doi:10.1038/nindia.2015.75 Published online 1 June 2015
Researchers trying to solve the mystery behind the death of platelets — tiny cells responsible for blood coagulation — have found that a family of enzymes called sirtuins are responsible for their life1.
Blood platelets have a life span of 10-12 days, at the end of which they undergo programmed cell death or apoptosis and the cells are eaten up by macrophages. Decrease in platelet numbers (thombocytopenia) can lead to a bleeding tendency, which can often be fatal.
The researchers set out to study what limits platelet life span, how a young platelet turns old and why apoptosis happens in the end. They studied the signaling molecules that constitute the 'internal timer' of platelets and identified the signaling path involved.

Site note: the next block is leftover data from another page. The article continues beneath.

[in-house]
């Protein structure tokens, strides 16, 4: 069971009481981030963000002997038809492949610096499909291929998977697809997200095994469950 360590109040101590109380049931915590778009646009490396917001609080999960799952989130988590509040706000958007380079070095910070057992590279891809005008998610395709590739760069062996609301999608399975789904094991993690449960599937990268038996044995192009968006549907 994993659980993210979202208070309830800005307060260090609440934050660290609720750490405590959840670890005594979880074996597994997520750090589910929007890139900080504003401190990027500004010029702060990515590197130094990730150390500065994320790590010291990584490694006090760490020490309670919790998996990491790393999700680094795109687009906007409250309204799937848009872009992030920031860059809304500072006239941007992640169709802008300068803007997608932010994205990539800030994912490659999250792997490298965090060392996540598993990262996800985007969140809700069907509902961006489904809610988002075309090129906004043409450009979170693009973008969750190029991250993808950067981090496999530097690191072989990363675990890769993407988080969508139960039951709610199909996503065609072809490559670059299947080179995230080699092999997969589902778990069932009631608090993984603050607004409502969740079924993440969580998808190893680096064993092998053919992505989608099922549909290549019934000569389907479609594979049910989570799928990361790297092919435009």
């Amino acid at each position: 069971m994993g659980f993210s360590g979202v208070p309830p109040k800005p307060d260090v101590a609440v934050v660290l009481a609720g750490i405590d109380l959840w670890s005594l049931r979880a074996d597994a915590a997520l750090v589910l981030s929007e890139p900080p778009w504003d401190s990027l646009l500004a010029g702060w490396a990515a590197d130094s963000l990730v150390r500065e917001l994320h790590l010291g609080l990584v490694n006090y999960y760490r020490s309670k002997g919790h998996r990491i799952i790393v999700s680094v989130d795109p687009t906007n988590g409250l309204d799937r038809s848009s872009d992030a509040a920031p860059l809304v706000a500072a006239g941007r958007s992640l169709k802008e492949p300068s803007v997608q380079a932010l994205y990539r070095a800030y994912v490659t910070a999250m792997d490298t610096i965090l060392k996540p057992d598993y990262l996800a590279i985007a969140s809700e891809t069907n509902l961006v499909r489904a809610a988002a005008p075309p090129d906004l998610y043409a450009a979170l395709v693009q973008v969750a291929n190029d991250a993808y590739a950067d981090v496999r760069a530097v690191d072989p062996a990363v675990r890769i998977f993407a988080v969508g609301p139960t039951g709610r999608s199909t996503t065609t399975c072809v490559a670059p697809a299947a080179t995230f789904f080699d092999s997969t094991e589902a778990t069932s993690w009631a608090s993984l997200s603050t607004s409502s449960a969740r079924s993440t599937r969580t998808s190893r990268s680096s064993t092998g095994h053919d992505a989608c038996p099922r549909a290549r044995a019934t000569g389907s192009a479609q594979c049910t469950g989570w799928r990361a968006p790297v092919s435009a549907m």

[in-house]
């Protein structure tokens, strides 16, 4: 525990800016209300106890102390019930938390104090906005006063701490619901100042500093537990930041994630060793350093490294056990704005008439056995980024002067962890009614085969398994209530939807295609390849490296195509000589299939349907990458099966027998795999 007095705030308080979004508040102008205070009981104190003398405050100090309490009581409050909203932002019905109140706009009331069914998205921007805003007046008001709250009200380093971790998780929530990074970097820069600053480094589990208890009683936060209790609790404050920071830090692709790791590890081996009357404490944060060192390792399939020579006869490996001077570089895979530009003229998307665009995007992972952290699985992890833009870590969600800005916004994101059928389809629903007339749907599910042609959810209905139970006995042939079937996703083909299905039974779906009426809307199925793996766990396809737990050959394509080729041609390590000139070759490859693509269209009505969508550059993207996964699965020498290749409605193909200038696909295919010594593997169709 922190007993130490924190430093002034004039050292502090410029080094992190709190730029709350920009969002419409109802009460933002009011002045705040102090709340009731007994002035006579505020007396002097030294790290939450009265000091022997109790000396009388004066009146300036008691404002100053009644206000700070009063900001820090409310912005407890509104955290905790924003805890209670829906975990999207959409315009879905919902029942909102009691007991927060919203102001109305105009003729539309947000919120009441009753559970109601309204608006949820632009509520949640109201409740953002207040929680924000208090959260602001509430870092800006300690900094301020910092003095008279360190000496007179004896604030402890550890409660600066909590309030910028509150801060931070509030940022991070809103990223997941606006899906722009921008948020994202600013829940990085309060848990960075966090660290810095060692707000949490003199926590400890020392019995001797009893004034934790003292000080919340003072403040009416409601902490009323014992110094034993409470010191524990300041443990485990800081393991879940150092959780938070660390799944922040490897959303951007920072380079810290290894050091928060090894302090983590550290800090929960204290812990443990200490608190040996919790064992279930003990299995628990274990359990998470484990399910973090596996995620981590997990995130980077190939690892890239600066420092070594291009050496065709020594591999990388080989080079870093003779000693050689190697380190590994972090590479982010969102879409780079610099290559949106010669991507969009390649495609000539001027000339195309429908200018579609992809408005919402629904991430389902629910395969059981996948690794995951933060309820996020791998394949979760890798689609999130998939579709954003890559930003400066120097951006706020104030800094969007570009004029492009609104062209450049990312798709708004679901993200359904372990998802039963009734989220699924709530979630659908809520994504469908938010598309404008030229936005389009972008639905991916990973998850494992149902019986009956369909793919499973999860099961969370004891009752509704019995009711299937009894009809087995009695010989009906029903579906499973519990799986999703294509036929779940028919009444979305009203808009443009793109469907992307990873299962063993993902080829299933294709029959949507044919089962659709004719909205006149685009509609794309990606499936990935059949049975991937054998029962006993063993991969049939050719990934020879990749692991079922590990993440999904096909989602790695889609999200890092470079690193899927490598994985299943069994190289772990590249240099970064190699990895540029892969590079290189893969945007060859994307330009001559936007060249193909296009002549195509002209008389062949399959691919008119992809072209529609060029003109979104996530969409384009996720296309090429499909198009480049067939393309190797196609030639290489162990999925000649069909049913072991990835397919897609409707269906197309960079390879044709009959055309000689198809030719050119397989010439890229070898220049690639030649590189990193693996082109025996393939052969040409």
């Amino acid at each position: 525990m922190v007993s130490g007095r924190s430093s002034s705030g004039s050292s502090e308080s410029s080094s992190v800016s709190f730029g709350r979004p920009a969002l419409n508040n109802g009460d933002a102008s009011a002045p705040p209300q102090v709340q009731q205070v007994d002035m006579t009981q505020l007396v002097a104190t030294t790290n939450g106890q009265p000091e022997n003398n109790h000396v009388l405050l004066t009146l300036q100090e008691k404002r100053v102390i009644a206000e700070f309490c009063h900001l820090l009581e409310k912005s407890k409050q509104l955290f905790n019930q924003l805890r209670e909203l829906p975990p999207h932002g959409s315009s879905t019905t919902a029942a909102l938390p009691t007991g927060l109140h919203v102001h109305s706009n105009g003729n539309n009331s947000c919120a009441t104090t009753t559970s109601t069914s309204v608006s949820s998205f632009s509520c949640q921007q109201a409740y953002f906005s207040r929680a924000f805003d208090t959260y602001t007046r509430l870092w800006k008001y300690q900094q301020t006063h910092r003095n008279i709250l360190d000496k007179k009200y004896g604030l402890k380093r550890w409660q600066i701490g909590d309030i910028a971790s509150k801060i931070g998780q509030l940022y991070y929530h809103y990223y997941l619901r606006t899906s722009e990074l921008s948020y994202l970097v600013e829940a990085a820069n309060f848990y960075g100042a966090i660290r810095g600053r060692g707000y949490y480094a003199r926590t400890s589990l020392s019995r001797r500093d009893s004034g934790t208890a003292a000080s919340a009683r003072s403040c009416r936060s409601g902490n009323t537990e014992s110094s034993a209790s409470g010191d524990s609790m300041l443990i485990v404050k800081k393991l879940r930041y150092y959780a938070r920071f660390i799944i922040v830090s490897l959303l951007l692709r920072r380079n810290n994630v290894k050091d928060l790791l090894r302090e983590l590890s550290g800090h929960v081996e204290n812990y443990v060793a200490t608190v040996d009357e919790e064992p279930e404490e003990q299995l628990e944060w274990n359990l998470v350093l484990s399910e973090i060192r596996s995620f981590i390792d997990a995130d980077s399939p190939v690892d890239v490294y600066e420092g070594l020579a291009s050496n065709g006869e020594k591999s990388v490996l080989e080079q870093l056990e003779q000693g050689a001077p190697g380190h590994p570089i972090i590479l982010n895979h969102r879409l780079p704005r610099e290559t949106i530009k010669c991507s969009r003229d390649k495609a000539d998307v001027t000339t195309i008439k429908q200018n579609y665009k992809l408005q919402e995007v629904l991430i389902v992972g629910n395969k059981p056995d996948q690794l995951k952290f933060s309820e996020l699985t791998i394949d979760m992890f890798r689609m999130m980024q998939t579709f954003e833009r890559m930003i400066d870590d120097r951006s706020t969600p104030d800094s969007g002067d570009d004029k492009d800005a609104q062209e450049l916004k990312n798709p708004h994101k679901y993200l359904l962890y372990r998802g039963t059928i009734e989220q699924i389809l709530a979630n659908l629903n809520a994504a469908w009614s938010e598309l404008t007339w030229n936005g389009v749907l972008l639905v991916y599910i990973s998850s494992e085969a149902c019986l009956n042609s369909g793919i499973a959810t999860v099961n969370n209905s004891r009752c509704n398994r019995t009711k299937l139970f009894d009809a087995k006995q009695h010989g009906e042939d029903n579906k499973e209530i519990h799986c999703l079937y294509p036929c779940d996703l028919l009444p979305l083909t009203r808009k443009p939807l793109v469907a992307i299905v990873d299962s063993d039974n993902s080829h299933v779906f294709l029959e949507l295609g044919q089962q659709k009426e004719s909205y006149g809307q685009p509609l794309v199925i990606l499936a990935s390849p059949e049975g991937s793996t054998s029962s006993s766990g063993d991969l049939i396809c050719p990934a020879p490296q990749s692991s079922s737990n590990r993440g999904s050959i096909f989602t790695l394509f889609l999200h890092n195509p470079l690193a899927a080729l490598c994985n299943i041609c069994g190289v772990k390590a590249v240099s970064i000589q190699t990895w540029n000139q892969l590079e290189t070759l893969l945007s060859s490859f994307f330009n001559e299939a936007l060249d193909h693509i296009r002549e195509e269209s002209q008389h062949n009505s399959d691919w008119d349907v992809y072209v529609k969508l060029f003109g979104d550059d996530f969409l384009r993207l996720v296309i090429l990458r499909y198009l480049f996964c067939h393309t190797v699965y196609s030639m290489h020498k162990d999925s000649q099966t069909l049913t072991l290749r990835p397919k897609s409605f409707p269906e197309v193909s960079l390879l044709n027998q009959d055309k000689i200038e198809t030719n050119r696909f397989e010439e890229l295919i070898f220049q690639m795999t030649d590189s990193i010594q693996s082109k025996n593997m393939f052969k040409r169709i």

"From biochemical studies on human blood as well as in mouse we found that the sirtuin family of deacetylases is responsible for preventing platelet death," says lead researcher Debabrata Dash from the Department of Biochemistry, Institute of Medical Sciences, Banaras Hindu University.
Sirtuins remove acetate groups from their target acetylated proteins. One of these targets is p53, known to cause cell apoptosis. Once p53 is deacetylated by sirtuins, the protein is destabilised and degraded by the proteasome system. When p53 level drops, the platelets live longer. The researchers found that platelets expressed sirutins — when sirtuins were inhibited, p53 became stable leading to cell death and thrombocytopenia.
The research implicates sirtuins as a central player in determination of platelet ageing. Sirtuin may, therefore, be a potential therapeutic target to induce apoptosis-like events in platelets and to reduce the severity of thrombosis or thrombocytosis, the researchers say.
1. Kunari, S. et al. Sirtuin inhibition induces apoptosis-like changes in platelets and thrombocytopenia. J. Biol. Chem. 290, 12290–12299 (2015)